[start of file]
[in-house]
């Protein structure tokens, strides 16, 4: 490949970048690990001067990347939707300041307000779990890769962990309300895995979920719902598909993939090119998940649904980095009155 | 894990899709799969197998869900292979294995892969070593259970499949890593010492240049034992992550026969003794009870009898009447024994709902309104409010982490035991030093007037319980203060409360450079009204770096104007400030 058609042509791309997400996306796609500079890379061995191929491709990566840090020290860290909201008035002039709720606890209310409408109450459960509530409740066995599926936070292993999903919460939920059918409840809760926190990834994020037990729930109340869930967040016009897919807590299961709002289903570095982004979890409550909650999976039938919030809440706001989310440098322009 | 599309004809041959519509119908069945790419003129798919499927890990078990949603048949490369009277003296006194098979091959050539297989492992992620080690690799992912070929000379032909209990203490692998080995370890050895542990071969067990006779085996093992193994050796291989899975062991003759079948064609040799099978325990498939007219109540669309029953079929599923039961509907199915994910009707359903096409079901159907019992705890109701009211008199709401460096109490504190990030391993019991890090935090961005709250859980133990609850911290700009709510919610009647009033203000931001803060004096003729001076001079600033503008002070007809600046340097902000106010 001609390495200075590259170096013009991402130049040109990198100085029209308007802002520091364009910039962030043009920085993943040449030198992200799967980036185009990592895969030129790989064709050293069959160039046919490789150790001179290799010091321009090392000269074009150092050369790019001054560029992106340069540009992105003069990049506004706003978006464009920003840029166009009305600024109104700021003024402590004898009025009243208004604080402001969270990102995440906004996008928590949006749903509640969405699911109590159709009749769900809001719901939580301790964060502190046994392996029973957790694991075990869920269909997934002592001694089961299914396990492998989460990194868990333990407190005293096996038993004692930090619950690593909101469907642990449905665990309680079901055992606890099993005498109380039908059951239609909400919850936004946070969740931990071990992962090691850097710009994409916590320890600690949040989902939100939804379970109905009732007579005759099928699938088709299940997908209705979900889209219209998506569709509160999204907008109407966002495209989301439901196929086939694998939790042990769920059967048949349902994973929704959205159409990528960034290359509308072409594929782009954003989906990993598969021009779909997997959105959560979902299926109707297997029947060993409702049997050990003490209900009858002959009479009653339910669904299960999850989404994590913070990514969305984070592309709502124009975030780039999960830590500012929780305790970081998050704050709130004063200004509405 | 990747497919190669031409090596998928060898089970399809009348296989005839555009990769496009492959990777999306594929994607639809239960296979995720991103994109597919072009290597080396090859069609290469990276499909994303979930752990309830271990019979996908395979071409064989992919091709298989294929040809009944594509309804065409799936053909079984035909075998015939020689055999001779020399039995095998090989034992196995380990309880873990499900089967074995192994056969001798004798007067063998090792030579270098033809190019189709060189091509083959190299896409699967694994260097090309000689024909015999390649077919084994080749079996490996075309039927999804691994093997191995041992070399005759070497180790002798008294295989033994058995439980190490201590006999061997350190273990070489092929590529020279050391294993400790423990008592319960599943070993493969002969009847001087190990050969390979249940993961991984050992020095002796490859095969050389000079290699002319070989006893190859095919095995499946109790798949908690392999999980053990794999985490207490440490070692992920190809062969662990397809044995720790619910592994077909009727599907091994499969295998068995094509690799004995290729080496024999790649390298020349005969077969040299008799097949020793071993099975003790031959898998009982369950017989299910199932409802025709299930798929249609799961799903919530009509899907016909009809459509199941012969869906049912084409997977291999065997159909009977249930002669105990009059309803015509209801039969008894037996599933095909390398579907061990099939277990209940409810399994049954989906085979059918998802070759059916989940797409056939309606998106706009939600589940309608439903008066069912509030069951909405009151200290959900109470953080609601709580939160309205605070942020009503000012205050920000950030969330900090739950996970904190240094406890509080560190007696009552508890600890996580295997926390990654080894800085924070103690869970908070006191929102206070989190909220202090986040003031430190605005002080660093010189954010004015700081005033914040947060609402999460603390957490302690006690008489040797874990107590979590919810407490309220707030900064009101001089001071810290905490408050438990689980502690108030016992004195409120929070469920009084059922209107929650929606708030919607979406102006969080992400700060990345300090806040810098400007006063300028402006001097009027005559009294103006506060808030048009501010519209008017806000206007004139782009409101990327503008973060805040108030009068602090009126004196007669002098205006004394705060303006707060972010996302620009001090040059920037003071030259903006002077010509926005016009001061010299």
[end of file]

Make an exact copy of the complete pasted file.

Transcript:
[in-house]
């Protein structure tokens, strides 16, 4: 490949970048690990001067990347939707300041307000779990890769962990309300895995979920719902598909993939090119998940649904980095009155 | 894990899709799969197998869900292979294995892969070593259970499949890593010492240049034992992550026969003794009870009898009447024994709902309104409010982490035991030093007037319980203060409360450079009204770096104007400030 058609042509791309997400996306796609500079890379061995191929491709990566840090020290860290909201008035002039709720606890209310409408109450459960509530409740066995599926936070292993999903919460939920059918409840809760926190990834994020037990729930109340869930967040016009897919807590299961709002289903570095982004979890409550909650999976039938919030809440706001989310440098322009 | 599309004809041959519509119908069945790419003129798919499927890990078990949603048949490369009277003296006194098979091959050539297989492992992620080690690799992912070929000379032909209990203490692998080995370890050895542990071969067990006779085996093992193994050796291989899975062991003759079948064609040799099978325990498939007219109540669309029953079929599923039961509907199915994910009707359903096409079901159907019992705890109701009211008199709401460096109490504190990030391993019991890090935090961005709250859980133990609850911290700009709510919610009647009033203000931001803060004096003729001076001079600033503008002070007809600046340097902000106010 001609390495200075590259170096013009991402130049040109990198100085029209308007802002520091364009910039962030043009920085993943040449030198992200799967980036185009990592895969030129790989064709050293069959160039046919490789150790001179290799010091321009090392000269074009150092050369790019001054560029992106340069540009992105003069990049506004706003978006464009920003840029166009009305600024109104700021003024402590004898009025009243208004604080402001969270990102995440906004996008928590949006749903509640969405699911109590159709009749769900809001719901939580301790964060502190046994392996029973957790694991075990869920269909997934002592001694089961299914396990492998989460990194868990333990407190005293096996038993004692930090619950690593909101469907642990449905665990309680079901055992606890099993005498109380039908059951239609909400919850936004946070969740931990071990992962090691850097710009994409916590320890600690949040989902939100939804379970109905009732007579005759099928699938088709299940997908209705979900889209219209998506569709509160999204907008109407966002495209989301439901196929086939694998939790042990769920059967048949349902994973929704959205159409990528960034290359509308072409594929782009954003989906990993598969021009779909997997959105959560979902299926109707297997029947060993409702049997050990003490209900009858002959009479009653339910669904299960999850989404994590913070990514969305984070592309709502124009975030780039999960830590500012929780305790970081998050704050709130004063200004509405 | 990747497919190669031409090596998928060898089970399809009348296989005839555009990769496009492959990777999306594929994607639809239960296979995720991103994109597919072009290597080396090859069609290469990276499909994303979930752990309830271990019979996908395979071409064989992919091709298989294929040809009944594509309804065409799936053909079984035909075998015939020689055999001779020399039995095998090989034992196995380990309880873990499900089967074995192994056969001798004798007067063998090792030579270098033809190019189709060189091509083959190299896409699967694994260097090309000689024909015999390649077919084994080749079996490996075309039927999804691994093997191995041992070399005759070497180790002798008294295989033994058995439980190490201590006999061997350190273990070489092929590529020279050391294993400790423990008592319960599943070993493969002969009847001087190990050969390979249940993961991984050992020095002796490859095969050389000079290699002319070989006893190859095919095995499946109790798949908690392999999980053990794999985490207490440490070692992920190809062969662990397809044995720790619910592994077909009727599907091994499969295998068995094509690799004995290729080496024999790649390298020349005969077969040299008799097949020793071993099975003790031959898998009982369950017989299910199932409802025709299930798929249609799961799903919530009509899907016909009809459509199941012969869906049912084409997977291999065997159909009977249930002669105990009059309803015509209801039969008894037996599933095909390398579907061990099939277990209940409810399994049954989906085979059918998802070759059916989940797409056939309606998106706009939600589940309608439903008066069912509030069951909405009151200290959900109470953080609601709580939160309205605070942020009503000012205050920000950030969330900090739950996970904190240094406890509080560190007696009552508890600890996580295997926390990654080894800085924070103690869970908070006191929102206070989190909220202090986040003031430190605005002080660093010189954010004015700081005033914040947060609402999460603390957490302690006690008489040797874990107590979590919810407490309220707030900064009101001089001071810290905490408050438990689980502690108030016992004195409120929070469920009084059922209107929650929606708030919607979406102006969080992400700060990345300090806040810098400007006063300028402006001097009027005559009294103006506060808030048009501010519209008017806000206007004139782009409101990327503008973060805040108030009068602090009126004196007669002098205006004394705060303006707060972010996302620009001090040059920037003071030259903006002077010509926005016009001061010299």